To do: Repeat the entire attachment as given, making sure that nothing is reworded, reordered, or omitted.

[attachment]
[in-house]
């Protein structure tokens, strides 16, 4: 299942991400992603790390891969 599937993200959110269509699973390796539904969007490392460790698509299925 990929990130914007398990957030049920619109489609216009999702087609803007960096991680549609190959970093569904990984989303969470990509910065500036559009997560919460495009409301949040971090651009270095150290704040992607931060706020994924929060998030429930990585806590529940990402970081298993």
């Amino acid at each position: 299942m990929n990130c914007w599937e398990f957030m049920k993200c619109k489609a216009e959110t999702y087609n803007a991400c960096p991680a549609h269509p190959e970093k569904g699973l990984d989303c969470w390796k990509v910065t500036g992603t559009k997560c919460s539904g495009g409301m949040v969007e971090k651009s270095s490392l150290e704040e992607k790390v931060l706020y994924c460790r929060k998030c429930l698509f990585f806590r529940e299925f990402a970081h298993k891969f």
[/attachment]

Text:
[in-house]
């Protein structure tokens, strides 16, 4: 299942991400992603790390891969 599937993200959110269509699973390796539904969007490392460790698509299925 990929990130914007398990957030049920619109489609216009999702087609803007960096991680549609190959970093569904990984989303969470990509910065500036559009997560919460495009409301949040971090651009270095150290704040992607931060706020994924929060998030429930990585806590529940990402970081298993």
């Amino acid at each position: 299942m990929n990130c914007w599937e398990f957030m049920k993200c619109k489609a216009e959110t999702y087609n803007a991400c960096p991680a549609h269509p190959e970093k569904g699973l990984d989303c969470w390796k990509v910065t500036g992603t559009k997560c919460s539904g495009g409301m949040v969007e971090k651009s270095s490392l150290e704040e992607k790390v931060l706020y994924c460790r929060k998030c429930l698509f990585f806590r529940e299925f990402a970081h298993k891969f």